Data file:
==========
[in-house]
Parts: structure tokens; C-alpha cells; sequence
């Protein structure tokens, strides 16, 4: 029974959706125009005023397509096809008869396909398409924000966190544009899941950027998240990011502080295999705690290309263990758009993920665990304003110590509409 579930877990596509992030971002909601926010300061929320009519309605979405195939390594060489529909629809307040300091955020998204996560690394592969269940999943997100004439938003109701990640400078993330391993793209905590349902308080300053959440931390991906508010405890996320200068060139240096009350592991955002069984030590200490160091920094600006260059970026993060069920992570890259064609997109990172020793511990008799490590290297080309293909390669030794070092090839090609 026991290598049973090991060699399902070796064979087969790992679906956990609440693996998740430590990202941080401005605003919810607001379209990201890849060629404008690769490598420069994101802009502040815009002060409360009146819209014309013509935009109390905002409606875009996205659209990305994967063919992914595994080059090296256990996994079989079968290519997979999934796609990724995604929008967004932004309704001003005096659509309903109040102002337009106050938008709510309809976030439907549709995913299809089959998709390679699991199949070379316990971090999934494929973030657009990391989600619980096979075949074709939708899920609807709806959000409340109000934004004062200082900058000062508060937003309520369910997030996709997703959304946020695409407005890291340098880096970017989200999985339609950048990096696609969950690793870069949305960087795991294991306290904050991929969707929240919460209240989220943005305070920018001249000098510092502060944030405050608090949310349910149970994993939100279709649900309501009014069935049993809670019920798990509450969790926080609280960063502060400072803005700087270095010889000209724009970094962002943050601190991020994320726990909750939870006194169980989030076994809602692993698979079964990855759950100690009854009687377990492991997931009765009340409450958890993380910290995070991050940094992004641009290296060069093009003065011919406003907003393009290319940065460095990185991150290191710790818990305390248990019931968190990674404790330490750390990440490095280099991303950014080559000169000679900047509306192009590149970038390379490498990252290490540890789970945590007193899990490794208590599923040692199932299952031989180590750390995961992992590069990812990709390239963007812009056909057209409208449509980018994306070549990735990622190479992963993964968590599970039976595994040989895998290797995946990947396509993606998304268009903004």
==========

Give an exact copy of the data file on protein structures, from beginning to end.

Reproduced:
[in-house]
Parts: structure tokens; C-alpha cells; sequence
């Protein structure tokens, strides 16, 4: 029974959706125009005023397509096809008869396909398409924000966190544009899941950027998240990011502080295999705690290309263990758009993920665990304003110590509409 579930877990596509992030971002909601926010300061929320009519309605979405195939390594060489529909629809307040300091955020998204996560690394592969269940999943997100004439938003109701990640400078993330391993793209905590349902308080300053959440931390991906508010405890996320200068060139240096009350592991955002069984030590200490160091920094600006260059970026993060069920992570890259064609997109990172020793511990008799490590290297080309293909390669030794070092090839090609 026991290598049973090991060699399902070796064979087969790992679906956990609440693996998740430590990202941080401005605003919810607001379209990201890849060629404008690769490598420069994101802009502040815009002060409360009146819209014309013509935009109390905002409606875009996205659209990305994967063919992914595994080059090296256990996994079989079968290519997979999934796609990724995604929008967004932004309704001003005096659509309903109040102002337009106050938008709510309809976030439907549709995913299809089959998709390679699991199949070379316990971090999934494929973030657009990391989600619980096979075949074709939708899920609807709806959000409340109000934004004062200082900058000062508060937003309520369910997030996709997703959304946020695409407005890291340098880096970017989200999985339609950048990096696609969950690793870069949305960087795991294991306290904050991929969707929240919460209240989220943005305070920018001249000098510092502060944030405050608090949310349910149970994993939100279709649900309501009014069935049993809670019920798990509450969790926080609280960063502060400072803005700087270095010889000209724009970094962002943050601190991020994320726990909750939870006194169980989030076994809602692993698979079964990855759950100690009854009687377990492991997931009765009340409450958890993380910290995070991050940094992004641009290296060069093009003065011919406003907003393009290319940065460095990185991150290191710790818990305390248990019931968190990674404790330490750390990440490095280099991303950014080559000169000679900047509306192009590149970038390379490498990252290490540890789970945590007193899990490794208590599923040692199932299952031989180590750390995961992992590069990812990709390239963007812009056909057209409208449509980018994306070549990735990622190479992963993964968590599970039976595994040989895998290797995946990947396509993606998304268009903004």